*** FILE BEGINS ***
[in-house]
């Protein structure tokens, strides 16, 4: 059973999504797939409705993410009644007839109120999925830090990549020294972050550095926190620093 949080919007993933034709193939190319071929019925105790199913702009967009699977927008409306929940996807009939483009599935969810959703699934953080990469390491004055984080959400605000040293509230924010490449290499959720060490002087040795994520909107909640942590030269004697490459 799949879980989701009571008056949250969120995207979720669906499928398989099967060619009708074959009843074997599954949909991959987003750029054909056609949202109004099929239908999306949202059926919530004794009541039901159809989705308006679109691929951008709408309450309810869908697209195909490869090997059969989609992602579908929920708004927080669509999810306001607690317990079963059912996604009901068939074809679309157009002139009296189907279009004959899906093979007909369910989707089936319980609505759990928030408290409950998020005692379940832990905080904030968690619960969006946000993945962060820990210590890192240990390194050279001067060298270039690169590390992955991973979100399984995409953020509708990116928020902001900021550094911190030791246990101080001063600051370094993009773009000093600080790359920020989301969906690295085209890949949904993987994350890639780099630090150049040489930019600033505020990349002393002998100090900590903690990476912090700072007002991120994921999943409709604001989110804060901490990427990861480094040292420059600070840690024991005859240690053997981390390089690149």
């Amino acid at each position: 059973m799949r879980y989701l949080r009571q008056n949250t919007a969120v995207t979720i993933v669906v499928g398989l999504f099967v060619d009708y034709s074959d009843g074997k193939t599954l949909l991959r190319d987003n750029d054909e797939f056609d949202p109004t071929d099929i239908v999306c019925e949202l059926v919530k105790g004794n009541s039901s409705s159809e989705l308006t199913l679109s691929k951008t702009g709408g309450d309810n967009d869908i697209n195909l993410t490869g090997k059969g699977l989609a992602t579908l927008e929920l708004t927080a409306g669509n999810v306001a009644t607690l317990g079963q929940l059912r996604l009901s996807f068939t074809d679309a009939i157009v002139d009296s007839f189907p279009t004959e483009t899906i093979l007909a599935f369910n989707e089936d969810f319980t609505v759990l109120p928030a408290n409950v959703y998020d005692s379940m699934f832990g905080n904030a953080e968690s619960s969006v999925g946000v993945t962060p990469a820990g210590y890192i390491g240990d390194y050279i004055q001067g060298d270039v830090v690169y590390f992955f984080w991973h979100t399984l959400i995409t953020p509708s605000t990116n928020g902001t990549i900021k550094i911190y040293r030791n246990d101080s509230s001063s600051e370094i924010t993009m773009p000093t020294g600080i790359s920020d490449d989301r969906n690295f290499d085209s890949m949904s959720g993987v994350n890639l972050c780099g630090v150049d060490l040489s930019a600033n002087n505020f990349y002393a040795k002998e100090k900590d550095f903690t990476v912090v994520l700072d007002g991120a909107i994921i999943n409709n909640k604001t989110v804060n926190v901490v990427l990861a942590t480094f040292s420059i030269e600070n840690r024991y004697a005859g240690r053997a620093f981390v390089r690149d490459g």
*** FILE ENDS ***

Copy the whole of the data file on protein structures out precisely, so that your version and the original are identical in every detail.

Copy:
[in-house]
């Protein structure tokens, strides 16, 4: 059973999504797939409705993410009644007839109120999925830090990549020294972050550095926190620093 949080919007993933034709193939190319071929019925105790199913702009967009699977927008409306929940996807009939483009599935969810959703699934953080990469390491004055984080959400605000040293509230924010490449290499959720060490002087040795994520909107909640942590030269004697490459 799949879980989701009571008056949250969120995207979720669906499928398989099967060619009708074959009843074997599954949909991959987003750029054909056609949202109004099929239908999306949202059926919530004794009541039901159809989705308006679109691929951008709408309450309810869908697209195909490869090997059969989609992602579908929920708004927080669509999810306001607690317990079963059912996604009901068939074809679309157009002139009296189907279009004959899906093979007909369910989707089936319980609505759990928030408290409950998020005692379940832990905080904030968690619960969006946000993945962060820990210590890192240990390194050279001067060298270039690169590390992955991973979100399984995409953020509708990116928020902001900021550094911190030791246990101080001063600051370094993009773009000093600080790359920020989301969906690295085209890949949904993987994350890639780099630090150049040489930019600033505020990349002393002998100090900590903690990476912090700072007002991120994921999943409709604001989110804060901490990427990861480094040292420059600070840690024991005859240690053997981390390089690149």
């Amino acid at each position: 059973m799949r879980y989701l949080r009571q008056n949250t919007a969120v995207t979720i993933v669906v499928g398989l999504f099967v060619d009708y034709s074959d009843g074997k193939t599954l949909l991959r190319d987003n750029d054909e797939f056609d949202p109004t071929d099929i239908v999306c019925e949202l059926v919530k105790g004794n009541s039901s409705s159809e989705l308006t199913l679109s691929k951008t702009g709408g309450d309810n967009d869908i697209n195909l993410t490869g090997k059969g699977l989609a992602t579908l927008e929920l708004t927080a409306g669509n999810v306001a009644t607690l317990g079963q929940l059912r996604l009901s996807f068939t074809d679309a009939i157009v002139d009296s007839f189907p279009t004959e483009t899906i093979l007909a599935f369910n989707e089936d969810f319980t609505v759990l109120p928030a408290n409950v959703y998020d005692s379940m699934f832990g905080n904030a953080e968690s619960s969006v999925g946000v993945t962060p990469a820990g210590y890192i390491g240990d390194y050279i004055q001067g060298d270039v830090v690169y590390f992955f984080w991973h979100t399984l959400i995409t953020p509708s605000t990116n928020g902001t990549i900021k550094i911190y040293r030791n246990d101080s509230s001063s600051e370094i924010t993009m773009p000093t020294g600080i790359s920020d490449d989301r969906n690295f290499d085209s890949m949904s959720g993987v994350n890639l972050c780099g630090v150049d060490l040489s930019a600033n002087n505020f990349y002393a040795k002998e100090k900590d550095f903690t990476v912090v994520l700072d007002g991120a909107i994921i999943n409709n909640k604001t989110v804060n926190v901490v990427l990861a942590t480094f040292s420059i030269e600070n840690r024991y004697a005859g240690r053997a620093f981390v390089r690149d490459g």